Investment Directions: MOMENTS OF ZEN
A Japanese zen garden is often a place of calm and meditation. Dry granite waterfall, rock islands, moss forest and gravel river are abstract expressions of nature and beauty, encouraging contemplation of the imperfection and impermanence in all things. Coming into form during a period in history when Japan was mired in warfare and political instability, the zen garden offered a quiet reprieve, a shelter from the nocuous elements.
Finding Solace in the United States
Financial markets have been looking for their zen garden after a frenzied start to the year. Rapid selloffs tapered off in the second half of February as the plummet in commodity prices eased. But fears about global growth and a slowing China continue to hover over investors’ minds. Amid mostly mixed economic signals, the United States is seeing some encouraging numbers from labor demand, consumer spending and inflation, which the Federal Reserve (Fed) could take as positive signals for policy normalization. At its latest meeting, the Fed left interest rates unchanged and appeared in less of a rush to raise them this year due to broad global uncertainty.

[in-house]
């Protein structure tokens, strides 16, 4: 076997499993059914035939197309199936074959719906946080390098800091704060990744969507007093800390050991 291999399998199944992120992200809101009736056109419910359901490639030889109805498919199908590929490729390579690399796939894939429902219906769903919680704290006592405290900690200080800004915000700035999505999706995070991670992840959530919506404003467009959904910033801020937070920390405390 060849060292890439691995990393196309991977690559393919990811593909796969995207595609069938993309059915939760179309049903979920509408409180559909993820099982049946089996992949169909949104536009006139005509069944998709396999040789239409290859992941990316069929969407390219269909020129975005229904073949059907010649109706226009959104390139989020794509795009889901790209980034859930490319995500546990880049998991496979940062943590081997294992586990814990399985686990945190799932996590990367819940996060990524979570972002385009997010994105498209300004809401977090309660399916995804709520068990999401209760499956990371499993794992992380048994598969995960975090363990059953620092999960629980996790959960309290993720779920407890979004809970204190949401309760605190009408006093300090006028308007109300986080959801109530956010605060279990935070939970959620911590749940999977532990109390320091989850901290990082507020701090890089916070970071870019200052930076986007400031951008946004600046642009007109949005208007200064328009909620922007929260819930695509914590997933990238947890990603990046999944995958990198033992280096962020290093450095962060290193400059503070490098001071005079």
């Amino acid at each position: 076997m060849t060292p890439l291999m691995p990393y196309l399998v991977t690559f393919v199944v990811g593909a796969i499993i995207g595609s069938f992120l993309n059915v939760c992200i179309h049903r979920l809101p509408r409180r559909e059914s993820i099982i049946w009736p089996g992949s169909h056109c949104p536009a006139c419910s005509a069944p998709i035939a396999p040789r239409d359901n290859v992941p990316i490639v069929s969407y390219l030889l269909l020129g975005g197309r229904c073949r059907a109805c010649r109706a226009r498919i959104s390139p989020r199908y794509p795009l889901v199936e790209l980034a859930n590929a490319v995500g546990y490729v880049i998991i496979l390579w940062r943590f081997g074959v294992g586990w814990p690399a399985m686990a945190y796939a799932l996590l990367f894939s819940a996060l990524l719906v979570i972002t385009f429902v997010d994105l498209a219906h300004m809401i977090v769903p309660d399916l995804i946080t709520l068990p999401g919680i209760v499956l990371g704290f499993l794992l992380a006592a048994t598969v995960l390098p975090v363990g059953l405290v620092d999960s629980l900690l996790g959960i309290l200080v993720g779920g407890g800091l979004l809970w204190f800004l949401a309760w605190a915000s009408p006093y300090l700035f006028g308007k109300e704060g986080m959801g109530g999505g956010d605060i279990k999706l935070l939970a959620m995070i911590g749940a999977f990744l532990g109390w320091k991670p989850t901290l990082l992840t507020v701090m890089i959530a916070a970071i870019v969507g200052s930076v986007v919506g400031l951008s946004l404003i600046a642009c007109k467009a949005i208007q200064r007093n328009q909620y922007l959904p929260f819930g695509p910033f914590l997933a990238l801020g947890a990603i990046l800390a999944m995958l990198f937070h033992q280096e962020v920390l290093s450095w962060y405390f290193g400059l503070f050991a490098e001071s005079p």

No Zen Masters
On the other hand, we believe Europe, Japan and probably China will continue on their easing paths. The European Central Bank (ECB) not only took its main policy rates lower, but also expanded bond purchases and extended cheap financing to banks. The comprehensive package beat expectations, but was initially met with a mixed reaction following Draghi's comments suggesting that future hikes were unlikely to be forthcoming. In a world in which central bank policy is losing some of its impact and global growth is in limbo, we think market volatility will pick up again. The relative market calm could be transient, like the changing patterns raked in gravel in a zen garden.
In the Blueprint
We maintain our preference for equities and find most safe haven assets expensive. Good opportunities are mostly in international markets, though inflation-protected assets and value stocks are worth a look in our opinion. Stay cautious with momentum and defensive sectors.